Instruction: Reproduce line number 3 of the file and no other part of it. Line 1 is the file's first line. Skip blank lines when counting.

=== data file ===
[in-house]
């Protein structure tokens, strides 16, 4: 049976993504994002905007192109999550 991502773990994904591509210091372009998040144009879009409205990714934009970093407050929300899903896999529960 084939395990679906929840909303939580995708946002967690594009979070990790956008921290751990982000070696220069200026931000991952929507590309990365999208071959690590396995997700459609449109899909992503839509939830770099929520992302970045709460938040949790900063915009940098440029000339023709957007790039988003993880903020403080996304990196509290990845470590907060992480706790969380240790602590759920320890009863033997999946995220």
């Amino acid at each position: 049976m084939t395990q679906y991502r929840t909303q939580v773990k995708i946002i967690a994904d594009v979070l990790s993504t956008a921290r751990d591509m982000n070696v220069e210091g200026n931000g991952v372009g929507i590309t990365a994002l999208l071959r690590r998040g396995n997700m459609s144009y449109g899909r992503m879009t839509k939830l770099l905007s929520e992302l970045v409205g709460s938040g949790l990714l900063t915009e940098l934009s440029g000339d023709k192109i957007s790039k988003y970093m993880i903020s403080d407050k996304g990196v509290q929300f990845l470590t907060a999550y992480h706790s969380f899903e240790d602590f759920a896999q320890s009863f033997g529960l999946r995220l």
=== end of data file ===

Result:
């Amino acid at each position: 049976m084939t395990q679906y991502r929840t909303q939580v773990k995708i946002i967690a994904d594009v979070l990790s993504t956008a921290r751990d591509m982000n070696v220069e210091g200026n931000g991952v372009g929507i590309t990365a994002l999208l071959r690590r998040g396995n997700m459609s144009y449109g899909r992503m879009t839509k939830l770099l905007s929520e992302l970045v409205g709460s938040g949790l990714l900063t915009e940098l934009s440029g000339d023709k192109i957007s790039k988003y970093m993880i903020s403080d407050k996304g990196v509290q929300f990845l470590t907060a999550y992480h706790s969380f899903e240790d602590f759920a896999q320890s009863f033997g529960l999946r995220l």